By the end of 1994, Alliance Entertainment was supported by two recording labels--Castle and Concord Jazz--the distribution of music-related merchandise, including T-shirts, baseball caps, videocassettes, and laser discs, and a strong international business, particularly in Brazil. The heart of the company, however, was its distribution business. Alliance Entertainment operated three massive warehouses in California, Florida, and Connecticut through which the company served its two distinct types of customers. One group included the scores of independent record stores scattered across the country that lacked the financial resources to purchase their merchandise in bulk. The other group of Alliance Entertainment's customers looked to the New York-based distributor in times of emergency. When the customers patronizing large record-store chains such as Musicland Stores Corp. and Trans World Music Corp. exhausted the supply of particular recordings, the large chains turned to Alliance Entertainment for the quick delivery of replacements and Alliance Entertainment, in turn, charged a markup of 10 percent of wholesale for its services.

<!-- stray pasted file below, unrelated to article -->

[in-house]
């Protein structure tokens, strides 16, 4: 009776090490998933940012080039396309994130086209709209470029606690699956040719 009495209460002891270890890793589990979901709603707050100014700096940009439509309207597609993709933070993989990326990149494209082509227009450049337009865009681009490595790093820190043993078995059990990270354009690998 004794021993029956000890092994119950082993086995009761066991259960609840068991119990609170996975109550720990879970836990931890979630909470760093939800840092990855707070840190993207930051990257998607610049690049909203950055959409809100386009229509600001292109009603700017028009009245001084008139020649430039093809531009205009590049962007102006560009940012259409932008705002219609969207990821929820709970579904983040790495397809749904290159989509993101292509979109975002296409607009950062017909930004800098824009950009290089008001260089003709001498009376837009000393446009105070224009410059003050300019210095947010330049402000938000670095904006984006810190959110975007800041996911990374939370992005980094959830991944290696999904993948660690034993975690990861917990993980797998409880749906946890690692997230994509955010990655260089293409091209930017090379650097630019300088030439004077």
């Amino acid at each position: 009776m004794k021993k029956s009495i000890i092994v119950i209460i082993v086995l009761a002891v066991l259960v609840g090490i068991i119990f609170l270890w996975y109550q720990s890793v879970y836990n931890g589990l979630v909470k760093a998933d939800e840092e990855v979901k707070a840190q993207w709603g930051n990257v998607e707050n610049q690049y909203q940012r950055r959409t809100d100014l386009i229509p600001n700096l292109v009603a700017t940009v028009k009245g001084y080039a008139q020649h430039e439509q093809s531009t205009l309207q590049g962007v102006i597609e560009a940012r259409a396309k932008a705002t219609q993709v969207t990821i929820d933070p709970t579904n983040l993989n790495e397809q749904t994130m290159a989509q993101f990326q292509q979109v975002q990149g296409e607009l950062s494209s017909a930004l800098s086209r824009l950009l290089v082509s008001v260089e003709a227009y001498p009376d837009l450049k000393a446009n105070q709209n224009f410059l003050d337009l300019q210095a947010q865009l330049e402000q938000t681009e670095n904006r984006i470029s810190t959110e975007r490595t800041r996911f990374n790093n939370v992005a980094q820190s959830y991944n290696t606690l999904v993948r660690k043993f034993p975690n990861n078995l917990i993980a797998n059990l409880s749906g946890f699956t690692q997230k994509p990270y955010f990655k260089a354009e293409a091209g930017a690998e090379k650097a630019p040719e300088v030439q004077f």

In August 1996, Alliance Entertainment acquired Red Ant Entertainment, a Los Angeles-based record label whose principal owners included former MCA Music Entertainment Group chairman and chief executive officer Al Teller and the merchant banking firm of Wasserstein Perella. A recently-formed music enterprise when Alliance Entertainment acquired it, Red Ant was in the process of contracting a list of alternative, urban contemporary, and country artists in late 1996, but perhaps its greatest asset was its management. Under the terms of the agreement that ceded ownership of Red Ant to Alliance Entertainment, Teller was to become co-chairman, president, and chief executive officer of Alliance Entertainment.Close Up of Vignette
Common Stock, specimen, late 1900’sPrinter: American Bank Note Company Dimensions:
8” (h) x 12” (w)State: NY-New York Subject Matter: Sports and Entertainment
| Music and Related
| Specimen Pieces Vignette Topic(s): Allegorical Featured
| Allegorical Orpheus Condition:
No fold lines, punch hole cancels in the signature areas and body, very crisp.